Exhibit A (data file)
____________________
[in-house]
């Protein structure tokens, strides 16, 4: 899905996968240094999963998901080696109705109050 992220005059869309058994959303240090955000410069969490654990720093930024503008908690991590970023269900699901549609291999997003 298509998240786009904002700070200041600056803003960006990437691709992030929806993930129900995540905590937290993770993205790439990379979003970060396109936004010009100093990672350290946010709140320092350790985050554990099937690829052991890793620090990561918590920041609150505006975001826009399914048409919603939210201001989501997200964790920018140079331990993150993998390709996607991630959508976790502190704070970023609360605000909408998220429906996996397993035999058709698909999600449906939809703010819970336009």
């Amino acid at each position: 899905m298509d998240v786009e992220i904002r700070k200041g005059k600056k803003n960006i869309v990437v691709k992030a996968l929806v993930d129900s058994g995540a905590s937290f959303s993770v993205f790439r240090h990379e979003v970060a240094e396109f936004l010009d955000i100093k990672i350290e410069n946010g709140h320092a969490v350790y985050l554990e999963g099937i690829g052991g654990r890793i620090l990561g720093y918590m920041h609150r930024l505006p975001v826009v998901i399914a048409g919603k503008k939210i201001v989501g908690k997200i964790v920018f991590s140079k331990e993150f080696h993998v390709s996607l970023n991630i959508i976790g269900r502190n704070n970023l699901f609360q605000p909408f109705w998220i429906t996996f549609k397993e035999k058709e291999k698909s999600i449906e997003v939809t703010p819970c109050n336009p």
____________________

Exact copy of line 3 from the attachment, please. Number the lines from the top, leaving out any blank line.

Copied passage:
């Amino acid at each position: 899905m298509d998240v786009e992220i904002r700070k200041g005059k600056k803003n960006i869309v990437v691709k992030a996968l929806v993930d129900s058994g995540a905590s937290f959303s993770v993205f790439r240090h990379e979003v970060a240094e396109f936004l010009d955000i100093k990672i350290e410069n946010g709140h320092a969490v350790y985050l554990e999963g099937i690829g052991g654990r890793i620090l990561g720093y918590m920041h609150r930024l505006p975001v826009v998901i399914a048409g919603k503008k939210i201001v989501g908690k997200i964790v920018f991590s140079k331990e993150f080696h993998v390709s996607l970023n991630i959508i976790g269900r502190n704070n970023l699901f609360q605000p909408f109705w998220i429906t996996f549609k397993e035999k058709e291999k698909s999600i449906e997003v939809t703010p819970c109050n336009p």